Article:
The cook, restaurateur and food writer Prue Leith is to be the new head of the government's programme to improve school meals in England.
Prue Leith: mission to change attitudes
She will take over in January as chair of the School Food Trust, whose remit includes promoting children's health.
"This is the most important job I have ever had," Ms Leith said.
Education Secretary Alan Johnson said her business acumen, high profile and passion for changing public attitudes to food made her outstanding.
Ms Leith said it was essential to convince young people, parents, teachers and caterers of the importance of good food, if children were to grow up healthy and energetic.
"It is crucial we equip pupils with the practical skills and knowledge to help them learn at school and make the right choices during the rest of their lives," she said.
"I believe we can really change attitudes through the trust's mission to help schools teach every pupil about food and nutrition and to give them cooking lessons."
In May Ms Leith told a conference that, if she had her way, children would be offered less choice on school menus.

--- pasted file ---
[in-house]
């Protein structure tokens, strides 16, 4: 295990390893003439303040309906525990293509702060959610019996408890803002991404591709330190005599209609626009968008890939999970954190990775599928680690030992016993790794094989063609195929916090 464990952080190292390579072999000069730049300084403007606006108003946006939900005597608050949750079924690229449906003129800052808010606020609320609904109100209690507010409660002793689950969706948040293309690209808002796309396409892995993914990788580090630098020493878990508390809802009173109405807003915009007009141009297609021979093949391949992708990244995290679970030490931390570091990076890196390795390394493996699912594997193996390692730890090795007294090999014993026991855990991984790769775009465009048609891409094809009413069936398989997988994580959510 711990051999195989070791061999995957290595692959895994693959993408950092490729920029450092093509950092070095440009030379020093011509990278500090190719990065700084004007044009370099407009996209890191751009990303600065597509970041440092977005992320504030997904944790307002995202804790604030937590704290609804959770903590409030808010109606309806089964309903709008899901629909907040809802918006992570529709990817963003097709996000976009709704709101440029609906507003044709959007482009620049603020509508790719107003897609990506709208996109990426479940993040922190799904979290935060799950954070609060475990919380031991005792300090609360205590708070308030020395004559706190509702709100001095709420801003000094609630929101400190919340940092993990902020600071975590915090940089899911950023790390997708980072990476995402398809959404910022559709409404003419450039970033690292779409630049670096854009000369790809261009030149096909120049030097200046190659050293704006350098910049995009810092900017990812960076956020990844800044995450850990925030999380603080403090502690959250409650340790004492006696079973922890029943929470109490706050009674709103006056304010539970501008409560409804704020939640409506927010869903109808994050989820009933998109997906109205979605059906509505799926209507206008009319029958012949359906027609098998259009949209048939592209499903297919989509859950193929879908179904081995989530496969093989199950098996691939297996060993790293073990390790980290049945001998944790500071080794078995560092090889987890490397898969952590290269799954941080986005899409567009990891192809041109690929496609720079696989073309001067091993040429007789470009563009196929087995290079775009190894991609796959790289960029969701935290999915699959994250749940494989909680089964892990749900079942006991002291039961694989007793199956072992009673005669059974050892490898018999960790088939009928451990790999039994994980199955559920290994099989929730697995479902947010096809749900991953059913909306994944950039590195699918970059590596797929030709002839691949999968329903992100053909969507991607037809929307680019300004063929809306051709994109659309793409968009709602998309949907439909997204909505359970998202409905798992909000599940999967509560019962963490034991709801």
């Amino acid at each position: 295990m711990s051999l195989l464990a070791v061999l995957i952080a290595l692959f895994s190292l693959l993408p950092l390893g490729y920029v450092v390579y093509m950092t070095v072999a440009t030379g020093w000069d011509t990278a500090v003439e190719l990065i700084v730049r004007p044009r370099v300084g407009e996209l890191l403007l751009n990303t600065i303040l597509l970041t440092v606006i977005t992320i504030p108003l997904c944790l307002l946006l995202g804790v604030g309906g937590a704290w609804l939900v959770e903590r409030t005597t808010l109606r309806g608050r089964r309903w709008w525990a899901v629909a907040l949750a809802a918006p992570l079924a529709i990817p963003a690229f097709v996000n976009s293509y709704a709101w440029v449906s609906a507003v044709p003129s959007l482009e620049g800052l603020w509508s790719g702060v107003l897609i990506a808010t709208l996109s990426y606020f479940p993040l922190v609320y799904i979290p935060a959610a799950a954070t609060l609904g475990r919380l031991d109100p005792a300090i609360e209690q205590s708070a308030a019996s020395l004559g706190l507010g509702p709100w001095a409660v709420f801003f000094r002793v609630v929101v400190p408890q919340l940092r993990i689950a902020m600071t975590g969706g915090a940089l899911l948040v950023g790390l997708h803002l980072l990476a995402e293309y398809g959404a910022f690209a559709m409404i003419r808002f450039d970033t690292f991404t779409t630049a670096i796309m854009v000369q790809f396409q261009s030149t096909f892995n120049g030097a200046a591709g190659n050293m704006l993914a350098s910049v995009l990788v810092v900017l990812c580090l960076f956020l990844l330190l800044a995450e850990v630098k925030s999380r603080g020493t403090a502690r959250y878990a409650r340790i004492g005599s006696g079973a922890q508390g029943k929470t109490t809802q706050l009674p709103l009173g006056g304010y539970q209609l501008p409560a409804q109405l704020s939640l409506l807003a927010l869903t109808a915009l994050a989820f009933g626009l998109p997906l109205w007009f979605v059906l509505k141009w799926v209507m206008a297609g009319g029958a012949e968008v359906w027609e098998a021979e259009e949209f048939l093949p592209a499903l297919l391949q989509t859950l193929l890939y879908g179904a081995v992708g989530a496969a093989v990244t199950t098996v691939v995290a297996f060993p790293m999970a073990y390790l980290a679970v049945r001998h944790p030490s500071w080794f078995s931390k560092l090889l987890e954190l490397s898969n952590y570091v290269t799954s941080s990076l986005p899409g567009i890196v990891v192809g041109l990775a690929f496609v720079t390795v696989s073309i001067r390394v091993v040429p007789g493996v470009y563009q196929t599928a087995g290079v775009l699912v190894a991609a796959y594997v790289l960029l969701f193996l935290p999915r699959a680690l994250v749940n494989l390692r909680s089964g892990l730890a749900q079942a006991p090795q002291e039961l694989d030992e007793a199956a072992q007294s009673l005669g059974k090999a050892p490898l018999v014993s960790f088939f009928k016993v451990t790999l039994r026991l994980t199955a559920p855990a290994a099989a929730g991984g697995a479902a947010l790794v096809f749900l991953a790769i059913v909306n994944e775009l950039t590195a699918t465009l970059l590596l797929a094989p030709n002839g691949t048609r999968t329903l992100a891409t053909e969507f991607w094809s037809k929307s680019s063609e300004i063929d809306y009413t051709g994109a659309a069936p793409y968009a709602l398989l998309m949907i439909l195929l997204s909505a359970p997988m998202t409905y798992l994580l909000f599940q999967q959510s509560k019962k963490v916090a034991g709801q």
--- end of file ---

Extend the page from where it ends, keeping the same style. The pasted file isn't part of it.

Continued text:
"The problem with a range of food in a cafeteria is that it's impossible to make every day different and interesting," she said.
Earlier this week a BBC News survey indicated a fall in the consumption of school meals this term, following the introduction of healthier menus.
The trust's chief executive, Judy Hargadon, said that was not a surprise.
"Experience has shown that schools who previously transformed their food service faced a short-term dip in numbers which then improved once the changes had bedded in," she said.
But the trust was not complacent about the challenges ahead.
The Department for Education and Skills said Prue Leith's appointment to the £15,000-a-year post followed an open competition.
Among her other commitments she chairs the Focus on Food Campaign, a charity working in schools to help the teaching of cooking.